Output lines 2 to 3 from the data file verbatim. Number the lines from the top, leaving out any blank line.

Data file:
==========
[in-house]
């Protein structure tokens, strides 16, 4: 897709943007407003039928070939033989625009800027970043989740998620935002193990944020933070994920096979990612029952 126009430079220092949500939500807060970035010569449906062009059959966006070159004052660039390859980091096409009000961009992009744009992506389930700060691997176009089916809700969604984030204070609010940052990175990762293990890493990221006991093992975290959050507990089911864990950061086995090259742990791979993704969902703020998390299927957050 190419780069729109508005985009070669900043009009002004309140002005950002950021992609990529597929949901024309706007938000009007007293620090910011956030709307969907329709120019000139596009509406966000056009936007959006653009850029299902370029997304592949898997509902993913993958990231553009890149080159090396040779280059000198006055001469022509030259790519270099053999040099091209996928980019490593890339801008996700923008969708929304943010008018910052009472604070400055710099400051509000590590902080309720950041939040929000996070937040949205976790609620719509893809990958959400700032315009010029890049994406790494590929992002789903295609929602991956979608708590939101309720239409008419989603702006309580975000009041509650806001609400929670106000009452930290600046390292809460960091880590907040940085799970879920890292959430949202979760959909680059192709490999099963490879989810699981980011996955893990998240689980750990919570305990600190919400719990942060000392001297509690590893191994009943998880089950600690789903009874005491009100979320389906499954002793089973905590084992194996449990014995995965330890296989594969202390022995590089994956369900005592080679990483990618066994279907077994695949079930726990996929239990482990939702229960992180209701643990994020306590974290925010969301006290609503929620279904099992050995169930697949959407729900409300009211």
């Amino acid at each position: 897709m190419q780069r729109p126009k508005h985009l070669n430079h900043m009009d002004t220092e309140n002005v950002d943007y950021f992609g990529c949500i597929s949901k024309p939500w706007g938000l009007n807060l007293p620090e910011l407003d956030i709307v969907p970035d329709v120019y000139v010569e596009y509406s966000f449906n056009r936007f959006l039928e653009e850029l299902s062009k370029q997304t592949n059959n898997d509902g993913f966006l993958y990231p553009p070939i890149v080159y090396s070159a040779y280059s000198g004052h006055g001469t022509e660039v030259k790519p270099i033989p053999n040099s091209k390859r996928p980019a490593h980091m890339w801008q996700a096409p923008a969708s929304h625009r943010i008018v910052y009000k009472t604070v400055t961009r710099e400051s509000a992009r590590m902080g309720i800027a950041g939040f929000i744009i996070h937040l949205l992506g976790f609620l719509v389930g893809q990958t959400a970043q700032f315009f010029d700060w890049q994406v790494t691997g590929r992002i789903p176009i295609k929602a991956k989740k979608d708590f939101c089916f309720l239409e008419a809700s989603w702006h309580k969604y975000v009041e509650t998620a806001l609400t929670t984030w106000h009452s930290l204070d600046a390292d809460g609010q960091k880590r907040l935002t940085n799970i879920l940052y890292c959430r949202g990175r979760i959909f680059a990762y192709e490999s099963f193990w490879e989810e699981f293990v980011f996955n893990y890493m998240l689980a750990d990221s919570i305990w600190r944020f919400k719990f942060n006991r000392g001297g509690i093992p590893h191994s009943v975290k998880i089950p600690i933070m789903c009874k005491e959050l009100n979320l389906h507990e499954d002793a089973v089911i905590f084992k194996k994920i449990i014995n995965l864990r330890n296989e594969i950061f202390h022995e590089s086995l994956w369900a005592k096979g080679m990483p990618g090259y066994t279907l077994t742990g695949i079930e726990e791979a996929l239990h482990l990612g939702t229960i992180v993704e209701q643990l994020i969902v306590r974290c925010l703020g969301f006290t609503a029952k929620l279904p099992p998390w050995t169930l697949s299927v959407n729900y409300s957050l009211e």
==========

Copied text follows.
């Protein structure tokens, strides 16, 4: 897709943007407003039928070939033989625009800027970043989740998620935002193990944020933070994920096979990612029952 126009430079220092949500939500807060970035010569449906062009059959966006070159004052660039390859980091096409009000961009992009744009992506389930700060691997176009089916809700969604984030204070609010940052990175990762293990890493990221006991093992975290959050507990089911864990950061086995090259742990791979993704969902703020998390299927957050 190419780069729109508005985009070669900043009009002004309140002005950002950021992609990529597929949901024309706007938000009007007293620090910011956030709307969907329709120019000139596009509406966000056009936007959006653009850029299902370029997304592949898997509902993913993958990231553009890149080159090396040779280059000198006055001469022509030259790519270099053999040099091209996928980019490593890339801008996700923008969708929304943010008018910052009472604070400055710099400051509000590590902080309720950041939040929000996070937040949205976790609620719509893809990958959400700032315009010029890049994406790494590929992002789903295609929602991956979608708590939101309720239409008419989603702006309580975000009041509650806001609400929670106000009452930290600046390292809460960091880590907040940085799970879920890292959430949202979760959909680059192709490999099963490879989810699981980011996955893990998240689980750990919570305990600190919400719990942060000392001297509690590893191994009943998880089950600690789903009874005491009100979320389906499954002793089973905590084992194996449990014995995965330890296989594969202390022995590089994956369900005592080679990483990618066994279907077994695949079930726990996929239990482990939702229960992180209701643990994020306590974290925010969301006290609503929620279904099992050995169930697949959407729900409300009211």
């Amino acid at each position: 897709m190419q780069r729109p126009k508005h985009l070669n430079h900043m009009d002004t220092e309140n002005v950002d943007y950021f992609g990529c949500i597929s949901k024309p939500w706007g938000l009007n807060l007293p620090e910011l407003d956030i709307v969907p970035d329709v120019y000139v010569e596009y509406s966000f449906n056009r936007f959006l039928e653009e850029l299902s062009k370029q997304t592949n059959n898997d509902g993913f966006l993958y990231p553009p070939i890149v080159y090396s070159a040779y280059s000198g004052h006055g001469t022509e660039v030259k790519p270099i033989p053999n040099s091209k390859r996928p980019a490593h980091m890339w801008q996700a096409p923008a969708s929304h625009r943010i008018v910052y009000k009472t604070v400055t961009r710099e400051s509000a992009r590590m902080g309720i800027a950041g939040f929000i744009i996070h937040l949205l992506g976790f609620l719509v389930g893809q990958t959400a970043q700032f315009f010029d700060w890049q994406v790494t691997g590929r992002i789903p176009i295609k929602a991956k989740k979608d708590f939101c089916f309720l239409e008419a809700s989603w702006h309580k969604y975000v009041e509650t998620a806001l609400t929670t984030w106000h009452s930290l204070d600046a390292d809460g609010q960091k880590r907040l935002t940085n799970i879920l940052y890292c959430r949202g990175r979760i959909f680059a990762y192709e490999s099963f193990w490879e989810e699981f293990v980011f996955n893990y890493m998240l689980a750990d990221s919570i305990w600190r944020f919400k719990f942060n006991r000392g001297g509690i093992p590893h191994s009943v975290k998880i089950p600690i933070m789903c009874k005491e959050l009100n979320l389906h507990e499954d002793a089973v089911i905590f084992k194996k994920i449990i014995n995965l864990r330890n296989e594969i950061f202390h022995e590089s086995l994956w369900a005592k096979g080679m990483p990618g090259y066994t279907l077994t742990g695949i079930e726990e791979a996929l239990h482990l990612g939702t229960i992180v993704e209701q643990l994020i969902v306590r974290c925010l703020g969301f006290t609503a029952k929620l279904p099992p998390w050995t169930l697949s299927v959407n729900y409300s957050l009211e």